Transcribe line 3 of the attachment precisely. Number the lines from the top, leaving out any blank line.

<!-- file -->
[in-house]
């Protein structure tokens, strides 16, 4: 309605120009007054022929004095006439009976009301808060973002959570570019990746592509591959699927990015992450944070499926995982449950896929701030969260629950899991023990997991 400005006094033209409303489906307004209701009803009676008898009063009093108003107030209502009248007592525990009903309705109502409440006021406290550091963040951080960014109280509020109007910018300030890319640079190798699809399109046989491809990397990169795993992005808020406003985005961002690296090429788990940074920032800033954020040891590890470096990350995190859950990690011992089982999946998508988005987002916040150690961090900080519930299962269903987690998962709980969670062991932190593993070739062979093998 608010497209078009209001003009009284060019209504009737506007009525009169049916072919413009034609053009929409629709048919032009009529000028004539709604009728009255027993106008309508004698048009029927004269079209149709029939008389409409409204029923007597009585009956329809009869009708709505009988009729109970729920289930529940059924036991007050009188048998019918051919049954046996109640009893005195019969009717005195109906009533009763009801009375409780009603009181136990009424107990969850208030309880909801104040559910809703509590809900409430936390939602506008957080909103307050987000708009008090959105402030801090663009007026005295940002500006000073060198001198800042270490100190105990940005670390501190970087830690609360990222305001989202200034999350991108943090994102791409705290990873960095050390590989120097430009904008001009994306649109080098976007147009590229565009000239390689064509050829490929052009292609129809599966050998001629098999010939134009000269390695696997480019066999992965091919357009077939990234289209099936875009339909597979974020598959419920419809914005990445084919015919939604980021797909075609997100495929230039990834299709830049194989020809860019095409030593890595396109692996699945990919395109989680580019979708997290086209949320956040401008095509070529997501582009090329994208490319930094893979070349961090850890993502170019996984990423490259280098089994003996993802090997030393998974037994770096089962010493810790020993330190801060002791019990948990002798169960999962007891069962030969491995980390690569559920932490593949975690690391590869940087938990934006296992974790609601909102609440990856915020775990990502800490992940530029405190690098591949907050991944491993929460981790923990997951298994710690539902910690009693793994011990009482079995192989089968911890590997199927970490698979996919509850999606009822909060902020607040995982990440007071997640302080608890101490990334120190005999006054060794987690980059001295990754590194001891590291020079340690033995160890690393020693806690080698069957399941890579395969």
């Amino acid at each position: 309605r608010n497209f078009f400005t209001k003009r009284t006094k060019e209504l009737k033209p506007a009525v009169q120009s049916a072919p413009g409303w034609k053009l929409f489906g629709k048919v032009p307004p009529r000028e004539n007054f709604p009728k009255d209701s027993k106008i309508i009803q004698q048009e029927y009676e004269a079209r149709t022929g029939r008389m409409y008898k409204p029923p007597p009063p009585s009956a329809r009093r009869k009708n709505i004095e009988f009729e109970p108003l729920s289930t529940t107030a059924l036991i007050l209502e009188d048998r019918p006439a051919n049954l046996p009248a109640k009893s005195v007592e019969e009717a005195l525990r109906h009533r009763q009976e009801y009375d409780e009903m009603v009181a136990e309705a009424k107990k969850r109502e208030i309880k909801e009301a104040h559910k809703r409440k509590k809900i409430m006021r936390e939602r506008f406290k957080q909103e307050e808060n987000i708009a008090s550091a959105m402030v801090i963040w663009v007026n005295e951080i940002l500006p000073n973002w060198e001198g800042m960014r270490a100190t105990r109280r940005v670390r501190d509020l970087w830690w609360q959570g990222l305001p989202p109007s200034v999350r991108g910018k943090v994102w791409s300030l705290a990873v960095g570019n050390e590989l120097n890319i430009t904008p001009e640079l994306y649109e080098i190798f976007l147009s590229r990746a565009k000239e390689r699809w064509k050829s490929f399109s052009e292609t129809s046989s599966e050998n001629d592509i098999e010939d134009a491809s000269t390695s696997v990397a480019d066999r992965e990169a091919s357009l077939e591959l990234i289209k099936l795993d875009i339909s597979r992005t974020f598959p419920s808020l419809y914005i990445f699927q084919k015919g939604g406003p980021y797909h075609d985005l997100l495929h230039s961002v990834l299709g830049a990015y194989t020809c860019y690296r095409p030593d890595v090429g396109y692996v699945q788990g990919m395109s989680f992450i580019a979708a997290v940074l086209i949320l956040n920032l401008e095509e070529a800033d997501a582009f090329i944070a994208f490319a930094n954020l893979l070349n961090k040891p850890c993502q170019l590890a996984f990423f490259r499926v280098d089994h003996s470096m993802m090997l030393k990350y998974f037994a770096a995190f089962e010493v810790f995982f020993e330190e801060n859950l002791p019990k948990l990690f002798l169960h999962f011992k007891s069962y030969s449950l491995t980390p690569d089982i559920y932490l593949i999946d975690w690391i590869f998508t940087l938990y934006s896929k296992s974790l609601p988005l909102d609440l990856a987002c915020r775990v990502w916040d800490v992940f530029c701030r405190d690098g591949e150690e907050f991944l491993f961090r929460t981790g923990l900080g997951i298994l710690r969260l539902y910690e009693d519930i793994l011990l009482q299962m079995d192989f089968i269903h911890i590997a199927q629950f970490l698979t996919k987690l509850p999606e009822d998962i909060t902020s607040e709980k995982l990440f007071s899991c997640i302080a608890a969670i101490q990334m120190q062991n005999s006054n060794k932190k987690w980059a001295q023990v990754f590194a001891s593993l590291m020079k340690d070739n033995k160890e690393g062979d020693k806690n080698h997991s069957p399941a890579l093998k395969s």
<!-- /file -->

């Amino acid at each position: 309605r608010n497209f078009f400005t209001k003009r009284t006094k060019e209504l009737k033209p506007a009525v009169q120009s049916a072919p413009g409303w034609k053009l929409f489906g629709k048919v032009p307004p009529r000028e004539n007054f709604p009728k009255d209701s027993k106008i309508i009803q004698q048009e029927y009676e004269a079209r149709t022929g029939r008389m409409y008898k409204p029923p007597p009063p009585s009956a329809r009093r009869k009708n709505i004095e009988f009729e109970p108003l729920s289930t529940t107030a059924l036991i007050l209502e009188d048998r019918p006439a051919n049954l046996p009248a109640k009893s005195v007592e019969e009717a005195l525990r109906h009533r009763q009976e009801y009375d409780e009903m009603v009181a136990e309705a009424k107990k969850r109502e208030i309880k909801e009301a104040h559910k809703r409440k509590k809900i409430m006021r936390e939602r506008f406290k957080q909103e307050e808060n987000i708009a008090s550091a959105m402030v801090i963040w663009v007026n005295e951080i940002l500006p000073n973002w060198e001198g800042m960014r270490a100190t105990r109280r940005v670390r501190d509020l970087w830690w609360q959570g990222l305001p989202p109007s200034v999350r991108g910018k943090v994102w791409s300030l705290a990873v960095g570019n050390e590989l120097n890319i430009t904008p001009e640079l994306y649109e080098i190798f976007l147009s590229r990746a565009k000239e390689r699809w064509k050829s490929f399109s052009e292609t129809s046989s599966e050998n001629d592509i098999e010939d134009a491809s000269t390695s696997v990397a480019d066999r992965e990169a091919s357009l077939e591959l990234i289209k099936l795993d875009i339909s597979r992005t974020f598959p419920s808020l419809y914005i990445f699927q084919k015919g939604g406003p980021y797909h075609d985005l997100l495929h230039s961002v990834l299709g830049a990015y194989t020809c860019y690296r095409p030593d890595v090429g396109y692996v699945q788990g990919m395109s989680f992450i580019a979708a997290v940074l086209i949320l956040n920032l401008e095509e070529a800033d997501a582009f090329i944070a994208f490319a930094n954020l893979l070349n961090k040891p850890c993502q170019l590890a996984f990423f490259r499926v280098d089994h003996s470096m993802m090997l030393k990350y998974f037994a770096a995190f089962e010493v810790f995982f020993e330190e801060n859950l002791p019990k948990l990690f002798l169960h999962f011992k007891s069962y030969s449950l491995t980390p690569d089982i559920y932490l593949i999946d975690w690391i590869f998508t940087l938990y934006s896929k296992s974790l609601p988005l909102d609440l990856a987002c915020r775990v990502w916040d800490v992940f530029c701030r405190d690098g591949e150690e907050f991944l491993f961090r929460t981790g923990l900080g997951i298994l710690r969260l539902y910690e009693d519930i793994l011990l009482q299962m079995d192989f089968i269903h911890i590997a199927q629950f970490l698979t996919k987690l509850p999606e009822d998962i909060t902020s607040e709980k995982l990440f007071s899991c997640i302080a608890a969670i101490q990334m120190q062991n005999s006054n060794k932190k987690w980059a001295q023990v990754f590194a001891s593993l590291m020079k340690d070739n033995k160890e690393g062979d020693k806690n080698h997991s069957p399941a890579l093998k395969s």